Norway opens largest EV charge station
M. Michael Brady
On Thursday, September 1, 2016, the world’s largest electric vehicle battery charger station opened at Nebbenes, on the E6 European highway just south of the municipality of Eidsvoll, where the Norwegian constitution was drafted and signed on the 17th of May 1814.
The location of the station is perfect for meeting the charging needs of long-distance electric vehicles. The E6 is the main north-south highway of the Scandinavian peninsula that runs from the southern tip of Sweden at Trelleborg into Norway and through Oslo, and then through Norway, past the Arctic Circle to Kirkenes, near the North Cape, a total distance of 1,295 miles. Nebbenes is about eight miles north of the Gardermoen Gateway Airport.
The facilities at the station include fast chargers of all three systems now in use. There are 20 Tesla Superchargers, as many as at the Tesla factory in Fremont, California. In addition, for fast charging other electric cars made by Asian and European manufacturers, there are eight CHAdeMO quick chargers and two Combined Charging System (CCS) chargers set up by Fortum, a Finnish electrical energy company serving the Nordic and Baltic countries, Poland, and Russia. With all of its chargers running, the station delivers a total of nearly 2,000 kilowatts, or two megawatts of electrical power.
The largest charging station was built to meet the greatest charging needs of any country. Plug-in electric or hybrid cars now account for more than 3% of all registered cars in Norway and to date (in 2016) for more than a quarter of all new car sales. The second-place country is the Netherlands, where electric or hybrid cars account for about 10% of new car sales. In comparison, in the USA electric or hybrid cars account for about three-quarters of 1% of new car sales.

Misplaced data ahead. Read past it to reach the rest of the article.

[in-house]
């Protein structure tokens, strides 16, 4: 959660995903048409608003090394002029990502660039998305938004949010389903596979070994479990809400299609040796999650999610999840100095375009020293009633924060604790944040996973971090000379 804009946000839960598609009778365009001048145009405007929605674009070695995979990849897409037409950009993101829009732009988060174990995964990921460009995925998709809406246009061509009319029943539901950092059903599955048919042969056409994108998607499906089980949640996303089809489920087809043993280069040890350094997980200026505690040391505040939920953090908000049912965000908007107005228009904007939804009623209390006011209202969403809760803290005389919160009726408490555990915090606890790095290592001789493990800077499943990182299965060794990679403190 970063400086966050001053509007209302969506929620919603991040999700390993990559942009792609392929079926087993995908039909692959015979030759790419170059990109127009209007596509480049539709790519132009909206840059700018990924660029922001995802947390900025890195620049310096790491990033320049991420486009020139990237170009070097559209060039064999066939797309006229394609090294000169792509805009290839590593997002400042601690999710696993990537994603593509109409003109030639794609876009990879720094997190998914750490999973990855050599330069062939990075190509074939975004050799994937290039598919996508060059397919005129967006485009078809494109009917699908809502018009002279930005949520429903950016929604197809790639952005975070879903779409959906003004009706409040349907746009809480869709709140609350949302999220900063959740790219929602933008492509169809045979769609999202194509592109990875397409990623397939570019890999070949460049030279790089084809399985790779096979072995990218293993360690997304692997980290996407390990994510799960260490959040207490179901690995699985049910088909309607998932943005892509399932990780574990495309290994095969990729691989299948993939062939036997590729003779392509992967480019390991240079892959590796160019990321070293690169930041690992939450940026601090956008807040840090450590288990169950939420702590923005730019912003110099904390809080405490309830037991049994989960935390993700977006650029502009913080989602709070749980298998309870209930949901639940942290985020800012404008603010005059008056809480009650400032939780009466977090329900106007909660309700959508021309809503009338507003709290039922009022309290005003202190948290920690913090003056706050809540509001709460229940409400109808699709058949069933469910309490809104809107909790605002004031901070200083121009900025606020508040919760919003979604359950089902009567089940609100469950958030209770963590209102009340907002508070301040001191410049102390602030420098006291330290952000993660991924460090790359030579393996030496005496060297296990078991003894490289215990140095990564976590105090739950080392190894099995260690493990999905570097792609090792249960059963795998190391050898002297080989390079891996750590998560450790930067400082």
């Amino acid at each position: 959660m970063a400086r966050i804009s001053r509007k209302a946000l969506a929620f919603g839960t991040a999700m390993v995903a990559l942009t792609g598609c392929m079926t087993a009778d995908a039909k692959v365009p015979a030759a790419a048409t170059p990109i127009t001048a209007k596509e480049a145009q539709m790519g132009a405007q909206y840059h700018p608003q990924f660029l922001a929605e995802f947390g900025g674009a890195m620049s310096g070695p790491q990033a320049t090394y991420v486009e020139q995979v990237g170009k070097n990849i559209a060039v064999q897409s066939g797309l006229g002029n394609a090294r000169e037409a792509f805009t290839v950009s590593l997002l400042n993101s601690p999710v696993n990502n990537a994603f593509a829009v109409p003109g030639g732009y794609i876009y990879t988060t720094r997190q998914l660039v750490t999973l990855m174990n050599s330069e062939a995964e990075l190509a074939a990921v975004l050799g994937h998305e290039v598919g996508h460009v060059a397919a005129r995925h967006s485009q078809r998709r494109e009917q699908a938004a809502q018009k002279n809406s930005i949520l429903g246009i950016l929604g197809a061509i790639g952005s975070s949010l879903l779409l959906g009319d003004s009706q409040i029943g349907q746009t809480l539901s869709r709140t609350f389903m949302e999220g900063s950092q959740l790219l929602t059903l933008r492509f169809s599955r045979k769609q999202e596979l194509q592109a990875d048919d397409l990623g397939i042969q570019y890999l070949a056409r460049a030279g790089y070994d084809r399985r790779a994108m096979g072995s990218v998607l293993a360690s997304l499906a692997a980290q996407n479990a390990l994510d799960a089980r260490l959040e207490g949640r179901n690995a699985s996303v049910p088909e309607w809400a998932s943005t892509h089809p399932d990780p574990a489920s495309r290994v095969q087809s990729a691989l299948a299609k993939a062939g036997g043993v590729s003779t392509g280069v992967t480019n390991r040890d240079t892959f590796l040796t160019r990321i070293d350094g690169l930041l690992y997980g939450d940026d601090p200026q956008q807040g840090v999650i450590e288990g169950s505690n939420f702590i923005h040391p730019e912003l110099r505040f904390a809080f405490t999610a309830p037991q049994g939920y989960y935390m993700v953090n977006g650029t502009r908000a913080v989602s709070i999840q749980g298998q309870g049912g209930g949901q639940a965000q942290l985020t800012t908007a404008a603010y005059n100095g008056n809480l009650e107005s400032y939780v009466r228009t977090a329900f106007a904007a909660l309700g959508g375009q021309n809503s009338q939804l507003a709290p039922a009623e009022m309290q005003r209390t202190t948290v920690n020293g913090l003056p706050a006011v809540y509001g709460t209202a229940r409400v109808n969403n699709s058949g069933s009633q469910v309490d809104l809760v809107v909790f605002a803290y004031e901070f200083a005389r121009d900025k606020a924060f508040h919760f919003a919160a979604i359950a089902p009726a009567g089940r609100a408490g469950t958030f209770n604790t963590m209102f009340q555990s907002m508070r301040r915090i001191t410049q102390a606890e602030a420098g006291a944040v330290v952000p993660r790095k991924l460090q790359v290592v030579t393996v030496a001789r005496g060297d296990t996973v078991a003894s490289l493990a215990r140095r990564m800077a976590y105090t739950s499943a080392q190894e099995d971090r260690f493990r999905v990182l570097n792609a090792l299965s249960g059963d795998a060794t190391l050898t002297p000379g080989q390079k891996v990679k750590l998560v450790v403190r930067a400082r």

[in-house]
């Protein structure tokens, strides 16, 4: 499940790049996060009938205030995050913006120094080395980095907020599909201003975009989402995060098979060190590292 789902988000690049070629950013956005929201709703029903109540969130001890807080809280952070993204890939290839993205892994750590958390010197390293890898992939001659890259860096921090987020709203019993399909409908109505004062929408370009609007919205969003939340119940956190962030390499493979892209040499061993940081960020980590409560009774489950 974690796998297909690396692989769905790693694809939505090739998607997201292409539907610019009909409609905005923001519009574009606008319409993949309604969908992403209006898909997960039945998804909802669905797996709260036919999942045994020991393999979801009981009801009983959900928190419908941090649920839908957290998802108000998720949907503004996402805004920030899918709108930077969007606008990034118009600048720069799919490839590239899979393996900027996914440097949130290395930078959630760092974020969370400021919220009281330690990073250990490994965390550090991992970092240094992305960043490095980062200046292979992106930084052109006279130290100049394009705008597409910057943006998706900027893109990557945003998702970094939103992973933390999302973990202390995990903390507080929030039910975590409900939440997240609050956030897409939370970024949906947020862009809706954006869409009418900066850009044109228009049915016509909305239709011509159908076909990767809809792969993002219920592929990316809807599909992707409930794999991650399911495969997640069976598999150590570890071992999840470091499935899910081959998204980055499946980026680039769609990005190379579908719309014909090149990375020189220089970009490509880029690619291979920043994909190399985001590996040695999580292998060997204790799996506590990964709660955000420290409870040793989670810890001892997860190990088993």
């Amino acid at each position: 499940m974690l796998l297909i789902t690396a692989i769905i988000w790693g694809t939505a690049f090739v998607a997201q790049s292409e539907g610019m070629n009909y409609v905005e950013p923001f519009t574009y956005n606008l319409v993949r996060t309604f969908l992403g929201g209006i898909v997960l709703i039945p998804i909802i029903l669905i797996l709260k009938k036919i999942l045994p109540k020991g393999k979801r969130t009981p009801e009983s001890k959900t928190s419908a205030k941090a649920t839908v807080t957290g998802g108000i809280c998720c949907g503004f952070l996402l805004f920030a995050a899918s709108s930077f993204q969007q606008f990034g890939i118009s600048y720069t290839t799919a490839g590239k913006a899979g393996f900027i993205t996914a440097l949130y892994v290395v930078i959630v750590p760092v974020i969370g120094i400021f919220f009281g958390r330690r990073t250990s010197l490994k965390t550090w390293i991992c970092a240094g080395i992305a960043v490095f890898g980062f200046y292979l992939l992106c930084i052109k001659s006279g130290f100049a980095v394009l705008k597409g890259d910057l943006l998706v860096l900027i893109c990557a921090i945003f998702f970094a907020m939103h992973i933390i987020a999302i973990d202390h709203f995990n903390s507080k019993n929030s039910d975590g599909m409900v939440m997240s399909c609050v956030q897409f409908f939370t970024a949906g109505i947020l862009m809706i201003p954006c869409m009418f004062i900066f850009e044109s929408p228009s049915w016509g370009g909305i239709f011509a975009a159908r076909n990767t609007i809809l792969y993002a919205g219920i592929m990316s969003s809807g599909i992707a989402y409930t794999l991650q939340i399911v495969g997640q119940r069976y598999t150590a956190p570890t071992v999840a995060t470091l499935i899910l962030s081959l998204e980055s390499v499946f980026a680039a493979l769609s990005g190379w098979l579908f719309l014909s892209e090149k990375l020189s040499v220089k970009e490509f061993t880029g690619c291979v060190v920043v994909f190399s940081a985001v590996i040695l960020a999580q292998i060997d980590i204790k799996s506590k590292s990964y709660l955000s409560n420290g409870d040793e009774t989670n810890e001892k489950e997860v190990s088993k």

The high proportion of electric vehicles in Norway reflects governmental incentives of more than two decades, aimed to promote zero-emission cars, including:
• No purchase or import taxes (introduced in 1990)
• Low annual road-use tax (equivalent to state license fees) (1996)
• No charges on toll roads or ferries (1997 and 2009)
• Free municipal parking (1999)
• 50% reduction of company car tax (2000)
• New car purchase exempt from 25% Value-Added Tax (VAT, a general-consumption tax) (2001)
• Access to dedicated bus and taxi lanes (2005)
• Car leasing exempt from 25% VAT (2015)
These incentives are working, reflecting the long-term Storting (Parliament) goal for all new cars sold in 2025 to be either zero emission (electric or hydrogen) or low emission (plug-in hybrids). It’s an ambitious goal, but it’s feasible. Signs of that feasibility are appearing, as charger stations now are increasingly common along roads, in Norway as well elsewhere in Europe. In the electric-vehicle aware Nordic countries, the Fortum Charge & Drive network is expanding rapidly and now comprises 800 charging units, of which 300 are quick chargers.
Further reading: EV Norway, overview of electric vehicle sector published in English by the Norwegian Electric Vehicle Association, link: elbil.no/english.
This article originally appeared in the Jan. 13, 2017, issue of The Norwegian American. To subscribe, visit SUBSCRIBE or call us at (206) 784-4617.